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Vision 2010

Six months before election day. The Commission on Elections (Comelec) has announced the calendar of activities and guidelines for a peaceful and orderly conduct of the coming elections. Comelec has new set of officers. The public is eagerly awaiting the trial of previous commissioners accused of electoral sabotage.

Three and a half months before election day. The four major political parties in the country have just submitted their official list of candidates to the Comelec. There were nuisance candidates but they were immediately rejected by the poll body. Incumbent senators who filed new candidacies were deemed resigned from Congress. There were fewer showbiz candidates. Partylist groups with nominees directly connected with Malacañang were disqualified from running.

Three months before election day. It’s the start of the campaign period. Political advertisements are strictly regulated. Political parties, especially the partylist groups are given subsidies to finance their campaigns. Media networks allot more coverage for candidates who are less affluent. Debates between candidates are given more priority over reality shows.

Two months before election day. Comelec disqualified candidates who were found guilty of vote buying and distributing/posting illegal campaign materials. A presidentiable was also disqualified for giving away health cards, insurance items, grocery bags and cash gifts. The candidacy of a senatoriable was rejected after he/she exceeded the limit for allowable campaign expenses. Soldiers are barred from interfering in election disputes. Instead, Comelec has tapped religious groups and civil society in supervising election hotspots. Soldiers found guilty of actively campaigning for or against any candidate were accosted and punished by the Courts. Police detains journalists and publishers who were asking for payola. The MMDA recommends candidates who should be disqualified for making the cities dirtier and uglier

One month before election day. Local and overseas absentee voting has commenced. Election turn-out is impressive. Voting centers are more accessible. Internet voting is a success. Text voting is being pilot-tested. Religious groups are discouraged from forcing their faithful to vote according to the wishes of their leaders. Comelec disqualifies more partylist groups for not being true representatives of marginalized sectors in society. Private armies of politicians are apprehended by authorities. Government officials using government resources and their power to campaign for certain candidates are suspended.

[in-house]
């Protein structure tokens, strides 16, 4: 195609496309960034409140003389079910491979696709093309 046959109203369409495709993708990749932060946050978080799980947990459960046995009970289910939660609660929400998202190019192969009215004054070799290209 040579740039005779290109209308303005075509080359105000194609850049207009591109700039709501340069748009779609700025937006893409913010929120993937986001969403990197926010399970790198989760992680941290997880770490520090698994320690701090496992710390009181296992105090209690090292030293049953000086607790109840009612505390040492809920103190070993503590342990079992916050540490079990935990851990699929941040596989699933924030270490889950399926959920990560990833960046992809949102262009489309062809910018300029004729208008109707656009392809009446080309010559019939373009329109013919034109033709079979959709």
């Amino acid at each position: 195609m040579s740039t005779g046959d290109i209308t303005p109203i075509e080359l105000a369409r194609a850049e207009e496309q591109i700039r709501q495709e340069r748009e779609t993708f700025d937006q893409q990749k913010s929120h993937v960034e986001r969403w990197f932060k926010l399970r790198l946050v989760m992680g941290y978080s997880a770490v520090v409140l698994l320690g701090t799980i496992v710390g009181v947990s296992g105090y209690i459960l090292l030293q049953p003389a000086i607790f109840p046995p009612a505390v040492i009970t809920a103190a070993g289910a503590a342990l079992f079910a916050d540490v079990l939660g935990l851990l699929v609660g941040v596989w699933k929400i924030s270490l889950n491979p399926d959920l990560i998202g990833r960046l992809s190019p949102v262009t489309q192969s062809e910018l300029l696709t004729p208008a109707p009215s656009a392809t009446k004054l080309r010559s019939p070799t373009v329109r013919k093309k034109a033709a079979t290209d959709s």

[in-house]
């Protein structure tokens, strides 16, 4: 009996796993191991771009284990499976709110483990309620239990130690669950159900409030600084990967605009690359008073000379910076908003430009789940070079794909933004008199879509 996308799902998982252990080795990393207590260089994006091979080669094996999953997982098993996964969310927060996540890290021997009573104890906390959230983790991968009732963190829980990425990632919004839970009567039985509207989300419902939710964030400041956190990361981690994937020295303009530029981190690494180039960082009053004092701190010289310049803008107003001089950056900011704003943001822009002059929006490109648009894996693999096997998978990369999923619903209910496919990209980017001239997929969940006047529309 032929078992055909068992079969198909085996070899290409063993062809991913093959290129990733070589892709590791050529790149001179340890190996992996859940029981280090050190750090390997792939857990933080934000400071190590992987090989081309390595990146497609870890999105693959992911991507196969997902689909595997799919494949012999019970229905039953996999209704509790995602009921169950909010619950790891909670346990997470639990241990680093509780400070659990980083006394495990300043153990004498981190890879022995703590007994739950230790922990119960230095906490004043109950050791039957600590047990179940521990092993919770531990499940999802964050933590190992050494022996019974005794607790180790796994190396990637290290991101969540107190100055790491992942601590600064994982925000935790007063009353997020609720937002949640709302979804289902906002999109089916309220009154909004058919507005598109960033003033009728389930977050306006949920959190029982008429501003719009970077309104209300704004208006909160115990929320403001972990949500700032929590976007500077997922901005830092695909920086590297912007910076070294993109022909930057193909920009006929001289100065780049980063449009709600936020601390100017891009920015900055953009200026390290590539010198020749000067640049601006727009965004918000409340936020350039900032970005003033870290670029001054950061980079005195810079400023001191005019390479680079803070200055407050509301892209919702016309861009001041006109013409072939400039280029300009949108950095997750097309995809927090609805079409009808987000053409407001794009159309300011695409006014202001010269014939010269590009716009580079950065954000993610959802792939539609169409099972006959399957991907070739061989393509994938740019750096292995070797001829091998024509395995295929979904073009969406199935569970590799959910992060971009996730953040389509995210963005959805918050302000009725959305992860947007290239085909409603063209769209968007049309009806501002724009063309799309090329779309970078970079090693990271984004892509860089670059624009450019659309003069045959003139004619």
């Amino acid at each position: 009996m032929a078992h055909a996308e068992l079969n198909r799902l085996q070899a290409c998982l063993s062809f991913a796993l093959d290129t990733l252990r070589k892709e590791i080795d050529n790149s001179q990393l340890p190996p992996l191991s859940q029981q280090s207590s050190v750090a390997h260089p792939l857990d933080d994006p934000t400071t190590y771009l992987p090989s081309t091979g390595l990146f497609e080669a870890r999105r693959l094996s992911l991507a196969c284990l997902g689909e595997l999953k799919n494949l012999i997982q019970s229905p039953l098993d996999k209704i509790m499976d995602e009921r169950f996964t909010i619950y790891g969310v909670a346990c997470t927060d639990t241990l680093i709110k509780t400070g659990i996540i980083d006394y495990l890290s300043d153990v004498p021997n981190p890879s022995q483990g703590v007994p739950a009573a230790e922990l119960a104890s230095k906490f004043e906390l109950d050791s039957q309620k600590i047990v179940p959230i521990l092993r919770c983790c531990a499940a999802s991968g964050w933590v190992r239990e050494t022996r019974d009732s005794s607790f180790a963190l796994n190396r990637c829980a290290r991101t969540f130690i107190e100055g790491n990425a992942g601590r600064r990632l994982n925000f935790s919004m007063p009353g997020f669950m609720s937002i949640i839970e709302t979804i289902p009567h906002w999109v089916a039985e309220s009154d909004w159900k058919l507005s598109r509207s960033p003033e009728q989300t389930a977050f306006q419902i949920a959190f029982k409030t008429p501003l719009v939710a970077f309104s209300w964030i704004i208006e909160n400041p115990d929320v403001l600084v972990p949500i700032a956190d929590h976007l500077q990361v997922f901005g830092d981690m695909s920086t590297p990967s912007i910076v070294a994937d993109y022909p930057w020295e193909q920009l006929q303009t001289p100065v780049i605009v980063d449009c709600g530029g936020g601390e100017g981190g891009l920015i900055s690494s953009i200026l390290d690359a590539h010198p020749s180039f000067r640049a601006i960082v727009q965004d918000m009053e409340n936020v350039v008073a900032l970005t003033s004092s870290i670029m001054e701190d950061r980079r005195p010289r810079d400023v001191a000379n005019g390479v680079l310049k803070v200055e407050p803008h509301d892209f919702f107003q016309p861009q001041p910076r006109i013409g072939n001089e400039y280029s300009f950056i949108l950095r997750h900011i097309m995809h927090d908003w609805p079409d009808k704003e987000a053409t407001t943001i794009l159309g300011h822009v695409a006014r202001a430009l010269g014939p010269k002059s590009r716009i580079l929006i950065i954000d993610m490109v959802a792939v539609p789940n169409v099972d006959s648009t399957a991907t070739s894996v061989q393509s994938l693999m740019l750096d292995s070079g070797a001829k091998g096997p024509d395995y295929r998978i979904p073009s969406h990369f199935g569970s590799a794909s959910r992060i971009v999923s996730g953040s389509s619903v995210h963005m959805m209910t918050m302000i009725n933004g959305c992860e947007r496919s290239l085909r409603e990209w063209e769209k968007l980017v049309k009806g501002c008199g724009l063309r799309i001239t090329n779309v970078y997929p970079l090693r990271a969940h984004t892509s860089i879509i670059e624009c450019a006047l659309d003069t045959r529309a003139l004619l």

One week before election day. Comelec announces the completion of cleaning up the voters’ database. Candidates reveal the names and affiliations of their campaign contributors. Candidates disclose their initial campaign expenses. Electoral watchdog exposes candidates who spent too much money during the campaign period and those who received dirty money from crime and drug syndicates. Teachers will already receive half of their extra pay for overseeing the election process. Voters will receive through mail or email an official sample ballot from the Comelec.

Election day. Voting starts at 7am and ends at 8pm to allow more time for more people to vote. Public school teachers will not be forced to perform election duties. Private schools will assist in the elections. Voters will immediately find their precints, flying voters will be identified and handicapped voters will be assisted by election volunteers. Elections are already computerized. There will be no power interruptions throughout the voting and counting process. No failure of elections will be declared in remote areas. Election results will be tabulated in less than an hour. Results will be transmitted to municipal and provincial Comelec centers. Teachers, volunteers and pollwatchers will all get their full stipend.

One day after elections. Foreign observers will report how efficient and peaceful the elections were conducted in the Philippines. Provincial election results will be transmitted to regional Comelec centers. Winning local candidates will be proclaimed. The Comelec’s national office will tabulate final results coming from the regions and overseas. A new president and members of Senate will be proclaimed within the day. Electoral protests of some candidates will be filed. Comelec will resolve these cases in less than a week.

One week after elections. There will be a reshuffle in the Comelec bureaucracy. Comelec officers who were unable to deliver an acceptable turn-out of voters or those who failed to prevent high incidences of fraud and violence will be removed or suspended from office.

Three years before election day. Voters are praying and hoping these marvelous dreams will be realized in 2010. Meanwhile, we are still stuck with the ancient voting process which distorts the will of the people. More than one week after elections, canvassing has not yet been finalized in many areas.

Will 2010 yield a different kind of elections? I hope so.

Related entries:

2007 elections and local politics
2007 elections controversies